Sunday, August 16, 2015

Foster Swap

I did my best to find foster puppy Xena a home, but she wasn't doing very well here. She made a lot of progress mentally, adjusting well to city life and getting brave enough to walk with me near traffic. Physically though, she was slowly going downhill. She had always dragged her back toes a bit, but it became more and more noticeable. She seemed to be losing stability and muscle tone in her back end. To top it off, she was also constantly itchy and began to lose hair.
Photo by Erin Koski

I had a few potential adopters come to meet Xena, one family even took her home for a couple of days. They returned her though, and each adopter said she was too shy around new people, too slow to warm up, needed too much work. On top of this, her somewhat odd gait and toe dragging had some potential adopters concerned that she may have an underlying health problem. I didn't have the money to get her checked out on my own, and the rescue didn't want to pay for a vet's opinion.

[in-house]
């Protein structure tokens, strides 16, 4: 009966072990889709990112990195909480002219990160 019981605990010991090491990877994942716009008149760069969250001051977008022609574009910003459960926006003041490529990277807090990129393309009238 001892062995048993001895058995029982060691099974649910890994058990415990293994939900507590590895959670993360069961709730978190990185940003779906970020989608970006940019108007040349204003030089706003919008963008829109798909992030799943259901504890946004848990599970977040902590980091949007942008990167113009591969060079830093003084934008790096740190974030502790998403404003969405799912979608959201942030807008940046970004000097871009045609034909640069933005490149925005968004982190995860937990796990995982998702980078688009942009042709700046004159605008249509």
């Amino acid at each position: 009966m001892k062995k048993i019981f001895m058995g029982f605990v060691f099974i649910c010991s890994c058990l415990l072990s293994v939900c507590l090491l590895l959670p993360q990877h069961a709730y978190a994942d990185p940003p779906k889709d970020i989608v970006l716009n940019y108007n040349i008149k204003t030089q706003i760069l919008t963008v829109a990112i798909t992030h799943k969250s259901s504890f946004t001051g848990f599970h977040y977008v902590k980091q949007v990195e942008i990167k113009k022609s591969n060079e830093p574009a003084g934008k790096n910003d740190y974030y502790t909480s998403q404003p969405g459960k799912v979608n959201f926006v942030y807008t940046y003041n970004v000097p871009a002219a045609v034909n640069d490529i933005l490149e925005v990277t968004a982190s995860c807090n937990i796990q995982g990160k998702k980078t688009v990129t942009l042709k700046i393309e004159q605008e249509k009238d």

I finally took Xena back to the friend who had been fostering her since she was a little baby puppy. Within a week or two her hair started to grow back and her movement got more steady and less worrisome. I'm not sure what exactly is wrong with Xena, so I can't assure a potential adopter that she won't have a shortened lifespan or expensive medical issues.

In her last week with me, Xena began running into very solid and easily visible obstacles, often without slowing down. I let her original foster know that I wasn't entirely comfortable trying to place her with so many unknowns, and that friend asked if I would take one of her remaining Australian Cattledog puppies instead.
Photo by Erin Koski

So now I have an 8-month-old red heeler puppy who is significantly happier at my house where there aren't a bunch of young dogs perpetually crashing around. Xena is significantly happier smashing around over there with her buddies, and so far this seems to be a much better fit for everyone.

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